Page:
From here to open – How the City of Toronto began Opening up

Toronto the open

For myself, the biggest buzz at ChangeCamp Toronto was that the city showed up with lots of IT staff (much of it quite senior) who were trying to better understand how they could enable others to use their data and help citizens identify and solve problems. In fact the City of Toronto ran what I believe will be seen later as the most enduring sessions in which they asked what data should they start making available immediately (as APIs).

For those not in the know, think of an API as a plug that rather than delivering electricity instead delivers access to a database.

The exciting outcome is that web designers, coders and companies can then use this data to better deliver services, coordinate activities in neighborhoods, make government more transparent, or analyze problems. For example, imagine if all the information regarding restaurants health violations were not hidden deep within a government website (in a PDF format that is not easily searchable by google) but were available on every restaurant review website? Or if road closures were available in a data stream so a google maps application could show which road were closed on any given day – and email you if they were in your neighborhood.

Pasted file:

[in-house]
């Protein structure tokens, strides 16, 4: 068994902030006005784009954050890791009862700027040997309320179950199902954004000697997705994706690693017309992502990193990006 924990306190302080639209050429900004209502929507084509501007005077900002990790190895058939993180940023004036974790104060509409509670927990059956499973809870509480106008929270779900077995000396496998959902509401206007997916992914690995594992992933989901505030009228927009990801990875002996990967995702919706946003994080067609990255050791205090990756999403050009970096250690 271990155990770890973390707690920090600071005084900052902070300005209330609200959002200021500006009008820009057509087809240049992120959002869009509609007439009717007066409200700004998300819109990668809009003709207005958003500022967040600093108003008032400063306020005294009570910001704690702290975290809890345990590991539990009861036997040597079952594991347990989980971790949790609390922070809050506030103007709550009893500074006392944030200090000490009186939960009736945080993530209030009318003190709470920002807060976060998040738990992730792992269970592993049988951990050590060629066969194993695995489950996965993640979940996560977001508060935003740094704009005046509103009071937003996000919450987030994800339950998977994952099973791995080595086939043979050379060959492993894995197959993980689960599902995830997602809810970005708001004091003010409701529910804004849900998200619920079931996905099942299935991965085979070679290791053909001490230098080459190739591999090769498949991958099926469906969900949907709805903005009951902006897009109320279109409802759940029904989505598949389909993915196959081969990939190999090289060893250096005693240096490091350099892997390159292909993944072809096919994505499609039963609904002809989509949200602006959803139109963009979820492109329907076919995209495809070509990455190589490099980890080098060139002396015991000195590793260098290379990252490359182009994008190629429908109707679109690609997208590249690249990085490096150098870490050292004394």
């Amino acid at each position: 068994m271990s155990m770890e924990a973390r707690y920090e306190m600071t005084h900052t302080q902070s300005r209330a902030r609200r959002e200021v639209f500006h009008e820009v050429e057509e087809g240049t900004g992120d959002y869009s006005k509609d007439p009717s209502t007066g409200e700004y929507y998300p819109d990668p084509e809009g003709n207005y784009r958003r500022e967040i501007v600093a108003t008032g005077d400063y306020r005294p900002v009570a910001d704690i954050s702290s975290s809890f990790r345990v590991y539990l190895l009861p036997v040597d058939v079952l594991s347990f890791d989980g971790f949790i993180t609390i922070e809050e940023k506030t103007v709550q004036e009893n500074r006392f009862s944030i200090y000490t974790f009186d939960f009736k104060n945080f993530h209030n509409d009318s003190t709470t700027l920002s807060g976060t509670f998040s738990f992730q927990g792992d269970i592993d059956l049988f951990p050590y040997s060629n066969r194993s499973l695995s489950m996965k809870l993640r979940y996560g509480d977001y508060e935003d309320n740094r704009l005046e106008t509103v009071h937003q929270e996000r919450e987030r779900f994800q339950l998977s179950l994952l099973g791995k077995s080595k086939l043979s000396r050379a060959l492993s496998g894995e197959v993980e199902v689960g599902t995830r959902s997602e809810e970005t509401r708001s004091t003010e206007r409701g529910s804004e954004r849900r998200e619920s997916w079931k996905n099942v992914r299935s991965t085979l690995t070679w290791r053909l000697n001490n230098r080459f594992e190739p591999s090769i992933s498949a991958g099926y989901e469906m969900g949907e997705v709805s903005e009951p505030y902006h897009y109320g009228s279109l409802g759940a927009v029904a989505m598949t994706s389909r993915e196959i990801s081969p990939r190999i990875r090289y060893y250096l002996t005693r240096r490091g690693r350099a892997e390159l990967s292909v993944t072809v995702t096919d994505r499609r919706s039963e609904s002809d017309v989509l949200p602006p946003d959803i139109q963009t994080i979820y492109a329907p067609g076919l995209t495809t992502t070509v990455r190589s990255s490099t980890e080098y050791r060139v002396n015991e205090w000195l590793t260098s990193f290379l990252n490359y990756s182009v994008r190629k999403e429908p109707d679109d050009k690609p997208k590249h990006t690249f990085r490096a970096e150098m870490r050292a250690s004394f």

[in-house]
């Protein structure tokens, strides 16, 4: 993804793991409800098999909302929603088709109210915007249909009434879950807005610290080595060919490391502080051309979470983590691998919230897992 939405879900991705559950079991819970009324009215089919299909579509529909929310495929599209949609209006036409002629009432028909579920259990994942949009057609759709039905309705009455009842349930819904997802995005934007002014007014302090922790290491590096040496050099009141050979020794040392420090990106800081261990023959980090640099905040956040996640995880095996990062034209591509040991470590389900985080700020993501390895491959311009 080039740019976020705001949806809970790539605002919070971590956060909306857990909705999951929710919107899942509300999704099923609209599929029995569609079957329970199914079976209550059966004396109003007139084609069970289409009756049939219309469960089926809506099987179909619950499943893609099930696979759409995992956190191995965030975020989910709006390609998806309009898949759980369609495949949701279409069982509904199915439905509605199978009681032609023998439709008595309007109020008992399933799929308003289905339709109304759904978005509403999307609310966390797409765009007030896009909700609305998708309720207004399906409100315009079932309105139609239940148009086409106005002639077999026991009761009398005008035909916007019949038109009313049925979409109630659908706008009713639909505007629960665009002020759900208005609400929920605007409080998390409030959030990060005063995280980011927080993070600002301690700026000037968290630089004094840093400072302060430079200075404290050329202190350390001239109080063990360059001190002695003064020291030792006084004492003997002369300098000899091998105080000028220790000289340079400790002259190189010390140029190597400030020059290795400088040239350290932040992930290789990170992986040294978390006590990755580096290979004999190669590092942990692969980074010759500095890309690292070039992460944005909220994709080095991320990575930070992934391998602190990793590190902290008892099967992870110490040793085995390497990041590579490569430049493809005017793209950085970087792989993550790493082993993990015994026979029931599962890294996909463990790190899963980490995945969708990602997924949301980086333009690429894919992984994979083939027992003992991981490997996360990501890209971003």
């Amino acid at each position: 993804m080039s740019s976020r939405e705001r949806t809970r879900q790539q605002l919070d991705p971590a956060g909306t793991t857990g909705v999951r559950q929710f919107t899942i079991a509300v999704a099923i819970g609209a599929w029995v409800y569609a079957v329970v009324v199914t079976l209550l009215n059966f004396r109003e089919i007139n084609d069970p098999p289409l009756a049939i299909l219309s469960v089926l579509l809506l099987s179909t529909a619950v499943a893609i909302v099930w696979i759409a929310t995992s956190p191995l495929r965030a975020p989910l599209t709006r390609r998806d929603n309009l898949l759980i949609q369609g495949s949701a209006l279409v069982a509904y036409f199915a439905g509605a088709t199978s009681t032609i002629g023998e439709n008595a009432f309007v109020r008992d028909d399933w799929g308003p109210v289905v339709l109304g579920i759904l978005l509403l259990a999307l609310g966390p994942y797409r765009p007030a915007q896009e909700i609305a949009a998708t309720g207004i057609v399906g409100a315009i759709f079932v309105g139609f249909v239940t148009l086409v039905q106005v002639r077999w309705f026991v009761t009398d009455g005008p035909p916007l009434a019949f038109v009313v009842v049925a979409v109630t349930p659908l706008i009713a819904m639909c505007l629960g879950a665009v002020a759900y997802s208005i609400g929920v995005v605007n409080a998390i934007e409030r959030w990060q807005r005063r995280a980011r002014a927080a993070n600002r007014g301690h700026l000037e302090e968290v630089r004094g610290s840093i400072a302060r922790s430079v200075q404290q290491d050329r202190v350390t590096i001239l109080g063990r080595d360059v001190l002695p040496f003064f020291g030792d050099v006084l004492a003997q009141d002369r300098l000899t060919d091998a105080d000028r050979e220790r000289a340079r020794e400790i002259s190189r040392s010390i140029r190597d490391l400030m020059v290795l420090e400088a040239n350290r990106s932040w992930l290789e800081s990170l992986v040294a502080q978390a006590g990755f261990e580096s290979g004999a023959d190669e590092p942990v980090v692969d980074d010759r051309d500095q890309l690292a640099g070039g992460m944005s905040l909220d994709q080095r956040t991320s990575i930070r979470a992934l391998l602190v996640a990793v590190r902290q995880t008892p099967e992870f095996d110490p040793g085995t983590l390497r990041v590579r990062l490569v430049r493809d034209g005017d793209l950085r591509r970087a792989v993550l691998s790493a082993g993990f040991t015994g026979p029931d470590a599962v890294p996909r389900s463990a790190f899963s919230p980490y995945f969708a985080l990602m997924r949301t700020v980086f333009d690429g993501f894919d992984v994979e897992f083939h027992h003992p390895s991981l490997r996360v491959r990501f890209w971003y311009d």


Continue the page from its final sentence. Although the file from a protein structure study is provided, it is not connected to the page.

This is the future that cities like Toronto are moving towards. But why Toronto? How did it arrive at this place? How is it that the City of Toronto sent staff to ChangeCamp Toronto?

The emergence of open in Toronto

I’ve tried to map this evolution. I may have missed steps and encourage people to email me or post comments if I have.

evolution of open data TO

The first step was taken when people like David Crow created a forum – Barcamp – around which some of Toronto’s vibrant tech and social tech community began to organize itself. This not only brought the community together but it also enabled unconferences to gain traction as a fun and effective approach to addressing an issue.